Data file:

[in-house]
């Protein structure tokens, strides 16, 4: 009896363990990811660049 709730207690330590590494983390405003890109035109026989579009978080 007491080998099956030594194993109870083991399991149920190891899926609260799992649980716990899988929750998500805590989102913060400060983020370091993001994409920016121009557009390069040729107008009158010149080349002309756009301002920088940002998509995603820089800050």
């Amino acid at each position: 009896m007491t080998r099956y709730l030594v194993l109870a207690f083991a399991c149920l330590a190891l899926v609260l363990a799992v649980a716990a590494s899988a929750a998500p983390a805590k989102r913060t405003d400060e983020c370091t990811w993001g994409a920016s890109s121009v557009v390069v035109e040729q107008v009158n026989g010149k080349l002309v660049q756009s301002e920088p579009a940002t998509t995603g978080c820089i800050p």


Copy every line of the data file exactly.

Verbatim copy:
[in-house]
């Protein structure tokens, strides 16, 4: 009896363990990811660049 709730207690330590590494983390405003890109035109026989579009978080 007491080998099956030594194993109870083991399991149920190891899926609260799992649980716990899988929750998500805590989102913060400060983020370091993001994409920016121009557009390069040729107008009158010149080349002309756009301002920088940002998509995603820089800050």
């Amino acid at each position: 009896m007491t080998r099956y709730l030594v194993l109870a207690f083991a399991c149920l330590a190891l899926v609260l363990a799992v649980a716990a590494s899988a929750a998500p983390a805590k989102r913060t405003d400060e983020c370091t990811w993001g994409a920016s890109s121009v557009v390069v035109e040729q107008v009158n026989g010149k080349l002309v660049q756009s301002e920088p579009a940002t998509t995603g978080c820089i800050p």